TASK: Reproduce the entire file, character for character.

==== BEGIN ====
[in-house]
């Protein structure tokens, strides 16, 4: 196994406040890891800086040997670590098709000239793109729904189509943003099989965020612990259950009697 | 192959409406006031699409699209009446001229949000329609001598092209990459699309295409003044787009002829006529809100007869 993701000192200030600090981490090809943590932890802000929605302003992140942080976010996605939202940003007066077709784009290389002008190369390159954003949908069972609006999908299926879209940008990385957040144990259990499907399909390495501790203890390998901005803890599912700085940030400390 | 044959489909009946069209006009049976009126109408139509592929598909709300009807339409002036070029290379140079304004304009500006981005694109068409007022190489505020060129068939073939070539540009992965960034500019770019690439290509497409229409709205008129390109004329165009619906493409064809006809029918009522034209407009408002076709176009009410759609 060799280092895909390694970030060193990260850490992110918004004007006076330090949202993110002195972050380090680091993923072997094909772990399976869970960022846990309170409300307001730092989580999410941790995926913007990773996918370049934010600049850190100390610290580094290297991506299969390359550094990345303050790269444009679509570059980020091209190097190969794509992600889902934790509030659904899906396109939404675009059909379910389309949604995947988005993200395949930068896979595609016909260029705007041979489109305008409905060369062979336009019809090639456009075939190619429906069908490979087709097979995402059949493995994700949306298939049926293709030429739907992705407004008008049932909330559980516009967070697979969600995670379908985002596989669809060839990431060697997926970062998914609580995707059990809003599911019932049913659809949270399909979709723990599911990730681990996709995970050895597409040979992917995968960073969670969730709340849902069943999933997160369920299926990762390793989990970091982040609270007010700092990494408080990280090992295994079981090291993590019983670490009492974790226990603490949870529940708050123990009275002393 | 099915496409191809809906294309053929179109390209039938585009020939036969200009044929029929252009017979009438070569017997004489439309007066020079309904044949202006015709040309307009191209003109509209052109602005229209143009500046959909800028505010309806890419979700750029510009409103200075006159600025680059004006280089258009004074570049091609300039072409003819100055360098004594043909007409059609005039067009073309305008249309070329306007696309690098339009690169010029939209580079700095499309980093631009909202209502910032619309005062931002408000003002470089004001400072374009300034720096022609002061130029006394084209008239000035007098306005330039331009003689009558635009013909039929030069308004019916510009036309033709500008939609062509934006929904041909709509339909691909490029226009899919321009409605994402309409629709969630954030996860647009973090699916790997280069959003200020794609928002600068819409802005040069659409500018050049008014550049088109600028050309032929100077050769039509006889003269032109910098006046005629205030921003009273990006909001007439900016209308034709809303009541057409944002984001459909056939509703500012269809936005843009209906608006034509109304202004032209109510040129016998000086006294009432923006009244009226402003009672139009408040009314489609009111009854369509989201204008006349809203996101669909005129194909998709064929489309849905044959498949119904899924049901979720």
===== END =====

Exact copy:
[in-house]
């Protein structure tokens, strides 16, 4: 196994406040890891800086040997670590098709000239793109729904189509943003099989965020612990259950009697 | 192959409406006031699409699209009446001229949000329609001598092209990459699309295409003044787009002829006529809100007869 993701000192200030600090981490090809943590932890802000929605302003992140942080976010996605939202940003007066077709784009290389002008190369390159954003949908069972609006999908299926879209940008990385957040144990259990499907399909390495501790203890390998901005803890599912700085940030400390 | 044959489909009946069209006009049976009126109408139509592929598909709300009807339409002036070029290379140079304004304009500006981005694109068409007022190489505020060129068939073939070539540009992965960034500019770019690439290509497409229409709205008129390109004329165009619906493409064809006809029918009522034209407009408002076709176009009410759609 060799280092895909390694970030060193990260850490992110918004004007006076330090949202993110002195972050380090680091993923072997094909772990399976869970960022846990309170409300307001730092989580999410941790995926913007990773996918370049934010600049850190100390610290580094290297991506299969390359550094990345303050790269444009679509570059980020091209190097190969794509992600889902934790509030659904899906396109939404675009059909379910389309949604995947988005993200395949930068896979595609016909260029705007041979489109305008409905060369062979336009019809090639456009075939190619429906069908490979087709097979995402059949493995994700949306298939049926293709030429739907992705407004008008049932909330559980516009967070697979969600995670379908985002596989669809060839990431060697997926970062998914609580995707059990809003599911019932049913659809949270399909979709723990599911990730681990996709995970050895597409040979992917995968960073969670969730709340849902069943999933997160369920299926990762390793989990970091982040609270007010700092990494408080990280090992295994079981090291993590019983670490009492974790226990603490949870529940708050123990009275002393 | 099915496409191809809906294309053929179109390209039938585009020939036969200009044929029929252009017979009438070569017997004489439309007066020079309904044949202006015709040309307009191209003109509209052109602005229209143009500046959909800028505010309806890419979700750029510009409103200075006159600025680059004006280089258009004074570049091609300039072409003819100055360098004594043909007409059609005039067009073309305008249309070329306007696309690098339009690169010029939209580079700095499309980093631009909202209502910032619309005062931002408000003002470089004001400072374009300034720096022609002061130029006394084209008239000035007098306005330039331009003689009558635009013909039929030069308004019916510009036309033709500008939609062509934006929904041909709509339909691909490029226009899919321009409605994402309409629709969630954030996860647009973090699916790997280069959003200020794609928002600068819409802005040069659409500018050049008014550049088109600028050309032929100077050769039509006889003269032109910098006046005629205030921003009273990006909001007439900016209308034709809303009541057409944002984001459909056939509703500012269809936005843009209906608006034509109304202004032209109510040129016998000086006294009432923006009244009226402003009672139009408040009314489609009111009854369509989201204008006349809203996101669909005129194909998709064929489309849905044959498949119904899924049901979720």